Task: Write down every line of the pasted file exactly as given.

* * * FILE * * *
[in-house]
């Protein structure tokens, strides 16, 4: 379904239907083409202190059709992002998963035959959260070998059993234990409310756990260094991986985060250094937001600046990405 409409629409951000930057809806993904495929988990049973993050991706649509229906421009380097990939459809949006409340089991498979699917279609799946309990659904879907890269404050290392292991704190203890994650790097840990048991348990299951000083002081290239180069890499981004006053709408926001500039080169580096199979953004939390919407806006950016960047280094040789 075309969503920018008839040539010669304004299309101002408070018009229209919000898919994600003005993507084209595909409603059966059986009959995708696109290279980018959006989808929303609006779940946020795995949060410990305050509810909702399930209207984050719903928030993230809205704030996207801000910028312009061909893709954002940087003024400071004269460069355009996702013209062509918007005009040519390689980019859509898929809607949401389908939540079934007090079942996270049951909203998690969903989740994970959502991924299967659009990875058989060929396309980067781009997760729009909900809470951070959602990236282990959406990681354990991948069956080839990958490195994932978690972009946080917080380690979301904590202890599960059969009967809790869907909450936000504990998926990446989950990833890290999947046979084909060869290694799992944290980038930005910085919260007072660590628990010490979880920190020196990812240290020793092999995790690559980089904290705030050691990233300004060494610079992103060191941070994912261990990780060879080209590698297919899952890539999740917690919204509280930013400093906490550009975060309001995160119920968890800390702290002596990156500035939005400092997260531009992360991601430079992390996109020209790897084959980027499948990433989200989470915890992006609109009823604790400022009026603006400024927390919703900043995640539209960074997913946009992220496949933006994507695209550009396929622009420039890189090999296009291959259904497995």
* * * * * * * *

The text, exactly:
[in-house]
């Protein structure tokens, strides 16, 4: 379904239907083409202190059709992002998963035959959260070998059993234990409310756990260094991986985060250094937001600046990405 409409629409951000930057809806993904495929988990049973993050991706649509229906421009380097990939459809949006409340089991498979699917279609799946309990659904879907890269404050290392292991704190203890994650790097840990048991348990299951000083002081290239180069890499981004006053709408926001500039080169580096199979953004939390919407806006950016960047280094040789 075309969503920018008839040539010669304004299309101002408070018009229209919000898919994600003005993507084209595909409603059966059986009959995708696109290279980018959006989808929303609006779940946020795995949060410990305050509810909702399930209207984050719903928030993230809205704030996207801000910028312009061909893709954002940087003024400071004269460069355009996702013209062509918007005009040519390689980019859509898929809607949401389908939540079934007090079942996270049951909203998690969903989740994970959502991924299967659009990875058989060929396309980067781009997760729009909900809470951070959602990236282990959406990681354990991948069956080839990958490195994932978690972009946080917080380690979301904590202890599960059969009967809790869907909450936000504990998926990446989950990833890290999947046979084909060869290694799992944290980038930005910085919260007072660590628990010490979880920190020196990812240290020793092999995790690559980089904290705030050691990233300004060494610079992103060191941070994912261990990780060879080209590698297919899952890539999740917690919204509280930013400093906490550009975060309001995160119920968890800390702290002596990156500035939005400092997260531009992360991601430079992390996109020209790897084959980027499948990433989200989470915890992006609109009823604790400022009026603006400024927390919703900043995640539209960074997913946009992220496949933006994507695209550009396929622009420039890189090999296009291959259904497995």